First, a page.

Poetry from the As A... series, by Greg German
Kansas farm & rural themed poetry and personal essays.
All writing, poetry & essays in this website - Copyright © by Greg German, 2019
As A... Series Selections
As A Catfisherman I Sit On The Dull Edge
of a long time,
the design of a nap.
I think him onto the hook.
When he bites--it feels
the way a dog looks stretching
after a good sleep. I tell myself
a well-rooted stump
has taken the bait, and believe that
until convinced otherwise. I test
my nerve. And if it holds
and wants to pull my feelings
up stream, I bite down hard
on my heart--anticipate
what will happen if he gets
away. Now, I'll do what I
think best. And if I catch him,
I'll stare at him. I'll look
at the size of that thing. I won't
wonder if there is one bigger,
and I won't come back tomorrow.
Originally Published in Fresh Water Anthology, 2002
As A Trapper I Take Care Of Business
and search for a good stick,
the size of my wrist,
the length of my arm. Or longer.
Something a beaver has finished
and given back. Or a limb
from an old branch
not too long on the ground.
Something I can use
again when I reset this trap
along a steeper bank,
its wire drowning-slide
in deeper water. Something
solid I can bring down
between his pit-black eyes,
hard, and hold him under
until he's still as the leafless
trees waiting along the bank.
I stare as far as I can
upriver, and then downriver.
Water strings around my waders.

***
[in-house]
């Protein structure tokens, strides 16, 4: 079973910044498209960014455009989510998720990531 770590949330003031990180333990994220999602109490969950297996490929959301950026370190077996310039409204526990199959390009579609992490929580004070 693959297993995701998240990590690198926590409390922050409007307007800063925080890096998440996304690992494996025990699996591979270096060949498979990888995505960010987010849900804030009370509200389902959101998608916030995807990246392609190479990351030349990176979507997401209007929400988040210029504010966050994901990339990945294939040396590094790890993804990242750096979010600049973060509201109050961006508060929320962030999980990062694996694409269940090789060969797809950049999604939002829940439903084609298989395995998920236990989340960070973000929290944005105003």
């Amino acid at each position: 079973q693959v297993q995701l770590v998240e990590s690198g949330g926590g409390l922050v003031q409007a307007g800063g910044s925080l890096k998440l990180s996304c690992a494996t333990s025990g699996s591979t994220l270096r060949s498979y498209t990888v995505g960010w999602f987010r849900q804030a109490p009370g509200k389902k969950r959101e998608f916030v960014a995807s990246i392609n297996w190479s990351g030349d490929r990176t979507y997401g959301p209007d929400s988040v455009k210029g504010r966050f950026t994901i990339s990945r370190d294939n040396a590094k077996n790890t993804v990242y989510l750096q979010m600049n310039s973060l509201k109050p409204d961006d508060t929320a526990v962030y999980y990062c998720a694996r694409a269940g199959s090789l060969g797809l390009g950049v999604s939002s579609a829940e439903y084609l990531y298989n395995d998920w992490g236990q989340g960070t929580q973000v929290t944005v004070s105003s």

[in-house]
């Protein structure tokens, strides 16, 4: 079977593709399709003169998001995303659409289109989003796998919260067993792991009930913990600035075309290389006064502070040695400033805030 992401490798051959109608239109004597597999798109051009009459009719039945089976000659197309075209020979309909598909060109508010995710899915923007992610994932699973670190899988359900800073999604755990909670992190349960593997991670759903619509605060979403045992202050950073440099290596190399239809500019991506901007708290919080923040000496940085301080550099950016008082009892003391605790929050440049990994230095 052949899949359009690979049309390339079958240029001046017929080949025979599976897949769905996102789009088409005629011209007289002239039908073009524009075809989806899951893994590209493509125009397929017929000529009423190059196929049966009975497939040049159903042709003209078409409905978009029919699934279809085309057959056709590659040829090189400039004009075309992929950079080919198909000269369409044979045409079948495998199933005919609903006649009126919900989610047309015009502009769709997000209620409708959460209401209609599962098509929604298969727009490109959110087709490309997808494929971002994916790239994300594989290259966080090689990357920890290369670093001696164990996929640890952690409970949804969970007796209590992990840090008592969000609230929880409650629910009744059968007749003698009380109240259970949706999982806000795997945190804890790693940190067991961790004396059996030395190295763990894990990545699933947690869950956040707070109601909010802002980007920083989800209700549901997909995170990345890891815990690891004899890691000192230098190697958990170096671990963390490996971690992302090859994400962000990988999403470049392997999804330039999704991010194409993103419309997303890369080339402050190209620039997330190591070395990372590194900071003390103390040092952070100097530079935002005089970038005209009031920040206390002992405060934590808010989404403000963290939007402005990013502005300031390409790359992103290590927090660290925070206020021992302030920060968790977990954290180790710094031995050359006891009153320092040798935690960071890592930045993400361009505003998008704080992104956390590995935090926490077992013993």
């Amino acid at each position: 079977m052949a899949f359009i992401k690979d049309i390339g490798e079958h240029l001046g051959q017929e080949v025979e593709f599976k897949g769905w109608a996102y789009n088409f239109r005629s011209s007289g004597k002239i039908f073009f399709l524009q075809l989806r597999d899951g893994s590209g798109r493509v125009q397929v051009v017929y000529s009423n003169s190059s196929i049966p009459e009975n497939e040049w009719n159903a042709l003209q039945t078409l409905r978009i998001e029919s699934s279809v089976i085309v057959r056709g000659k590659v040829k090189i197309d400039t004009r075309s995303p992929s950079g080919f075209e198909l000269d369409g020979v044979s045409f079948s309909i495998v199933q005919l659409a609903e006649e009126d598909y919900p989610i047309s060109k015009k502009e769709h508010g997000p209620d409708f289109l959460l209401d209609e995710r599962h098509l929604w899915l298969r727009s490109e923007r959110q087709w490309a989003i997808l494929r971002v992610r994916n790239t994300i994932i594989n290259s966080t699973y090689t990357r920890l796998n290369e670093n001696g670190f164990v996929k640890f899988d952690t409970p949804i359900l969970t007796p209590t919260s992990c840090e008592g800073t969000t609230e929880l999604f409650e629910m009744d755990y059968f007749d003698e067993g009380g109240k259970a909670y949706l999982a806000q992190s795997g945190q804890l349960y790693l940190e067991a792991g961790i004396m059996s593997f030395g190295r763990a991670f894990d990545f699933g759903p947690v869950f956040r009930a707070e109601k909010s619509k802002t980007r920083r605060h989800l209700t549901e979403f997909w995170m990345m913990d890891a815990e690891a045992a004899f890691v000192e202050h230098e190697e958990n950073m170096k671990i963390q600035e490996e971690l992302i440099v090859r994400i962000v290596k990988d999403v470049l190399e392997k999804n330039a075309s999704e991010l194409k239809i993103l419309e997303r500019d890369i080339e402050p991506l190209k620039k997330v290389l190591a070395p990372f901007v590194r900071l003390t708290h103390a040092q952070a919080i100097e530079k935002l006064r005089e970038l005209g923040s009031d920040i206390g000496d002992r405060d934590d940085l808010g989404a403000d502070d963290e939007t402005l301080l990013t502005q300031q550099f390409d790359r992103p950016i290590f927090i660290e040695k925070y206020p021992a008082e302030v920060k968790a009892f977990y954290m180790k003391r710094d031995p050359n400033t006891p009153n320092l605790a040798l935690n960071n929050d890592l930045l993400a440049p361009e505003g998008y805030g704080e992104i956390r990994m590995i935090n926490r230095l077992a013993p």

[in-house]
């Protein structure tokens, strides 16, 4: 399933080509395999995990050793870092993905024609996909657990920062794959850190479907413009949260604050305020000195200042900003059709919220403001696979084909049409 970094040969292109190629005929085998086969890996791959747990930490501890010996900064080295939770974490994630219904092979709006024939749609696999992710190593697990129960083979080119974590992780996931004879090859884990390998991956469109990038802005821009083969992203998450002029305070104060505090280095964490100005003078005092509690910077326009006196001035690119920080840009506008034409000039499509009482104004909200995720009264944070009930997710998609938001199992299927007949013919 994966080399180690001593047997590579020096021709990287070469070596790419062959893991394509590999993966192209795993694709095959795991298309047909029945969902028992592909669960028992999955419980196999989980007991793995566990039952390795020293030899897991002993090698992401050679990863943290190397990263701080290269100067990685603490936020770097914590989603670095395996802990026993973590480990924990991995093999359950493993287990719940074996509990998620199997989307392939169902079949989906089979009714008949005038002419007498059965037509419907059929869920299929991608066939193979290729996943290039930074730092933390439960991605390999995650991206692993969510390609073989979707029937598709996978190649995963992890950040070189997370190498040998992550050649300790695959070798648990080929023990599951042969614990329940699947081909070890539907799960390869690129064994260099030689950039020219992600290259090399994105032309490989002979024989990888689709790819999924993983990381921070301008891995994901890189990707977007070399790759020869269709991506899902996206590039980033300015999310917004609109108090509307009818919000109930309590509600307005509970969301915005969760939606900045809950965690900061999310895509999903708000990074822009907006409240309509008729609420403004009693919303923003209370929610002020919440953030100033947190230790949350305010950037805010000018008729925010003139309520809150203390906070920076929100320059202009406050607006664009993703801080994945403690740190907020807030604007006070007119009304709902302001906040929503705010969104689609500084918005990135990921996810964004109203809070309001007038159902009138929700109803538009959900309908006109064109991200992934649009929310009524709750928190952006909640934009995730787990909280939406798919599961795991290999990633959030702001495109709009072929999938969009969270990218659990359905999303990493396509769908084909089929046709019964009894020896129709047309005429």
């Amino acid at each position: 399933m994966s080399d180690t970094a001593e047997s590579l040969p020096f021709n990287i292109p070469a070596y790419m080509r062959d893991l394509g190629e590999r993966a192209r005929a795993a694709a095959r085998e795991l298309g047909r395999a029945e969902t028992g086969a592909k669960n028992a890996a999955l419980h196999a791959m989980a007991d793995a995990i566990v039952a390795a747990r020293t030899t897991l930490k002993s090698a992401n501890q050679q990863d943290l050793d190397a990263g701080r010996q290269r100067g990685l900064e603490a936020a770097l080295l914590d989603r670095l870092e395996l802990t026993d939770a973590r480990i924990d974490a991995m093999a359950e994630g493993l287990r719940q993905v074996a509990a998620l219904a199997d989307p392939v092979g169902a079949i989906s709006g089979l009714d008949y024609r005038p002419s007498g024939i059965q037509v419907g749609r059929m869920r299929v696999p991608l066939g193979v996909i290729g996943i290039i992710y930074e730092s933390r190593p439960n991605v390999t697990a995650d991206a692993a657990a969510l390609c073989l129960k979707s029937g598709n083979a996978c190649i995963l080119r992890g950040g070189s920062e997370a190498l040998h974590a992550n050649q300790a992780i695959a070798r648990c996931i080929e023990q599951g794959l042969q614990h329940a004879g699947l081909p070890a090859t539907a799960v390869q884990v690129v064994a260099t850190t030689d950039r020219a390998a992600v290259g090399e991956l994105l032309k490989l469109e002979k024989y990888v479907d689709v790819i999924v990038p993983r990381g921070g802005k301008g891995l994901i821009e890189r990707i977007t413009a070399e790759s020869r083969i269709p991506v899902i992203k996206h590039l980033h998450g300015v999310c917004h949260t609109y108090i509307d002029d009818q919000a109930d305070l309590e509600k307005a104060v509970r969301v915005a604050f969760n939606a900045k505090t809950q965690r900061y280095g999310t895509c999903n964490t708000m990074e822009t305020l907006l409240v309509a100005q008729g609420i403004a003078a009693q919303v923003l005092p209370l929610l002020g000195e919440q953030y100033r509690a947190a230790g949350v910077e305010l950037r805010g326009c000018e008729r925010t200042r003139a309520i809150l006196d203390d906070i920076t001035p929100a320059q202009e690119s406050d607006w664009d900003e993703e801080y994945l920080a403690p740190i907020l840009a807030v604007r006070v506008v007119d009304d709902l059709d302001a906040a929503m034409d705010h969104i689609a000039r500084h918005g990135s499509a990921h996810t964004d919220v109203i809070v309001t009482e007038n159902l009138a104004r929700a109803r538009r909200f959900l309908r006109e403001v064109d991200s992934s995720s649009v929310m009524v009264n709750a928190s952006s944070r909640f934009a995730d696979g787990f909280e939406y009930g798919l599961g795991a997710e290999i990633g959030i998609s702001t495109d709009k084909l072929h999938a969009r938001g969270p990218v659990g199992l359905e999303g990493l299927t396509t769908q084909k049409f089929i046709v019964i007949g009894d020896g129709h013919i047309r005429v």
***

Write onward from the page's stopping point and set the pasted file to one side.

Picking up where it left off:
This is a heavy coon
and I claim to be no god.
Originally Published in Black Dirt, 1999, F/W, V2, #2
As A Duck Hunter I Crawl Between The Wires
and leave the fence
behind. Fog, wool batting
cross-stitched between rain
and snow, has quilted itself
over the pasture hills, heavy.
Each step inland delivers me
into the same December faded room.
No one thing knows that I am here.
Secretly, I peek above the dam ---
check the water for ducks. I forget
my hands are cold, my jeans
soaked to the knees; wings flare
and fold. Two mallards,
their green heads comfortable
in the water, float toward shore.
Burnt gunpowder, a metallic tasting smell,
is in the air. Ice bickers for space
in the mist. Almost nothing has changed.
Originally Published in Wolf Head Review, 1999, V. 5, # 1
As A Bass Fisherman I Stand Alone
along the edge of the pond
at the corner of evening
and night—my attention
caught, my momentum
stopped by the orange
of the day’s last dim
light. And the pull of one
nighthawk that dips
and skims, maneuvers
with air-smooth cadence
through shadows, toward home.
Cool spills across the pasture.
Cows and calves ignore me.
The final red-wing blackbird
settles through cattails
to its nest. Conflicts
congregate along shore.
No one thing matters more
than I am here. No one thing
cares. Darkness nudges
between the hills. Two bullfrogs
dual deep throated grudges,
divide the silence. Almost taken,
I cast my last hope up
and out, across the water.
Originally Published in Avocet, Spring, 2000